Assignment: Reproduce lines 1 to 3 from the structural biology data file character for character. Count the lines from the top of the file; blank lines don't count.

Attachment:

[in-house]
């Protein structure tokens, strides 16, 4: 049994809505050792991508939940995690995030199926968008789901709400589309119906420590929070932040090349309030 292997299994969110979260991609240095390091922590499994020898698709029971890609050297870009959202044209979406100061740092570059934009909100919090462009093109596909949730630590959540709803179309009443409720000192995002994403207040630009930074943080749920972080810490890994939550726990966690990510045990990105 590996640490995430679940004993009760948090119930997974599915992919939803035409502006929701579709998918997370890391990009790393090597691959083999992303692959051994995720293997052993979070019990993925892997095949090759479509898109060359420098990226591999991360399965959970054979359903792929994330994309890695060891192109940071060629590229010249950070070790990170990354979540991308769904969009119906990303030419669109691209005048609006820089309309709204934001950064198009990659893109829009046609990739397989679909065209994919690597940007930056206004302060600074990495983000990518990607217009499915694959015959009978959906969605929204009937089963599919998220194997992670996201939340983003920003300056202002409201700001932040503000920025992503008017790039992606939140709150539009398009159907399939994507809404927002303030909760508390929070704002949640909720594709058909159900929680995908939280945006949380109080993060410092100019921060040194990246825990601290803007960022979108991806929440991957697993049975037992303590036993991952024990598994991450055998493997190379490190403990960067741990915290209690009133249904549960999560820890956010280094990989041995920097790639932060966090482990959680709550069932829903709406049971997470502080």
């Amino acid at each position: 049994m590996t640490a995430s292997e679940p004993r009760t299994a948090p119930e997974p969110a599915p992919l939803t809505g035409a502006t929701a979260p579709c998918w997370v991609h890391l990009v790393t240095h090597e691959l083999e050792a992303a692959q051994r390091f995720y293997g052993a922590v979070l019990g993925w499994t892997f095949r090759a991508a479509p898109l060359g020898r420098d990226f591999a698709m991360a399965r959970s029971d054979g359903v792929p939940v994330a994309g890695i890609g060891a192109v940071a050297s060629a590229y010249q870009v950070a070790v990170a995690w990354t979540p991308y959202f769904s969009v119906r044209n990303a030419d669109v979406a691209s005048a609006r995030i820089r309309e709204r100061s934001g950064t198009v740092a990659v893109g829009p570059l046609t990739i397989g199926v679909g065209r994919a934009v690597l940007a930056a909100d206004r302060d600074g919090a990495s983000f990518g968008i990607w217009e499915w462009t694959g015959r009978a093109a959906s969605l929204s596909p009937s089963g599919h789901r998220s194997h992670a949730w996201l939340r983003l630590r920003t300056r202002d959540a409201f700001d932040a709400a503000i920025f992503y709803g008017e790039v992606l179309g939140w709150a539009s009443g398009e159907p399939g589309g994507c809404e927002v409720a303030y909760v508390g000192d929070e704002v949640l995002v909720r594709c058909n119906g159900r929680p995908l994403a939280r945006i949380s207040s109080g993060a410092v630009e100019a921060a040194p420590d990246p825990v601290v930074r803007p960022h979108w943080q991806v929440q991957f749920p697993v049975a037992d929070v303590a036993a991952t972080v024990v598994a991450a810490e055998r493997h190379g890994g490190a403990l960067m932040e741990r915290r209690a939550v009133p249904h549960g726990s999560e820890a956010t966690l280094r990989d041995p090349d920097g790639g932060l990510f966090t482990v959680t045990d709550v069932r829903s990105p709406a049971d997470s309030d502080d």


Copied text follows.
[in-house]
């Protein structure tokens, strides 16, 4: 049994809505050792991508939940995690995030199926968008789901709400589309119906420590929070932040090349309030 292997299994969110979260991609240095390091922590499994020898698709029971890609050297870009959202044209979406100061740092570059934009909100919090462009093109596909949730630590959540709803179309009443409720000192995002994403207040630009930074943080749920972080810490890994939550726990966690990510045990990105 590996640490995430679940004993009760948090119930997974599915992919939803035409502006929701579709998918997370890391990009790393090597691959083999992303692959051994995720293997052993979070019990993925892997095949090759479509898109060359420098990226591999991360399965959970054979359903792929994330994309890695060891192109940071060629590229010249950070070790990170990354979540991308769904969009119906990303030419669109691209005048609006820089309309709204934001950064198009990659893109829009046609990739397989679909065209994919690597940007930056206004302060600074990495983000990518990607217009499915694959015959009978959906969605929204009937089963599919998220194997992670996201939340983003920003300056202002409201700001932040503000920025992503008017790039992606939140709150539009398009159907399939994507809404927002303030909760508390929070704002949640909720594709058909159900929680995908939280945006949380109080993060410092100019921060040194990246825990601290803007960022979108991806929440991957697993049975037992303590036993991952024990598994991450055998493997190379490190403990960067741990915290209690009133249904549960999560820890956010280094990989041995920097790639932060966090482990959680709550069932829903709406049971997470502080």
């Amino acid at each position: 049994m590996t640490a995430s292997e679940p004993r009760t299994a948090p119930e997974p969110a599915p992919l939803t809505g035409a502006t929701a979260p579709c998918w997370v991609h890391l990009v790393t240095h090597e691959l083999e050792a992303a692959q051994r390091f995720y293997g052993a922590v979070l019990g993925w499994t892997f095949r090759a991508a479509p898109l060359g020898r420098d990226f591999a698709m991360a399965r959970s029971d054979g359903v792929p939940v994330a994309g890695i890609g060891a192109v940071a050297s060629a590229y010249q870009v950070a070790v990170a995690w990354t979540p991308y959202f769904s969009v119906r044209n990303a030419d669109v979406a691209s005048a609006r995030i820089r309309e709204r100061s934001g950064t198009v740092a990659v893109g829009p570059l046609t990739i397989g199926v679909g065209r994919a934009v690597l940007a930056a909100d206004r302060d600074g919090a990495s983000f990518g968008i990607w217009e499915w462009t694959g015959r009978a093109a959906s969605l929204s596909p009937s089963g599919h789901r998220s194997h992670a949730w996201l939340r983003l630590r920003t300056r202002d959540a409201f700001d932040a709400a503000i920025f992503y709803g008017e790039v992606l179309g939140w709150a539009s009443g398009e159907p399939g589309g994507c809404e927002v409720a303030y909760v508390g000192d929070e704002v949640l995002v909720r594709c058909n119906g159900r929680p995908l994403a939280r945006i949380s207040s109080g993060a410092v630009e100019a921060a040194p420590d990246p825990v601290v930074r803007p960022h979108w943080q991806v929440q991957f749920p697993v049975a037992d929070v303590a036993a991952t972080v024990v598994a991450a810490e055998r493997h190379g890994g490190a403990l960067m932040e741990r915290r209690a939550v009133p249904h549960g726990s999560e820890a956010t966690l280094r990989d041995p090349d920097g790639g932060l990510f966090t482990v959680t045990d709550v069932r829903s990105p709406a049971d997470s309030d502080d």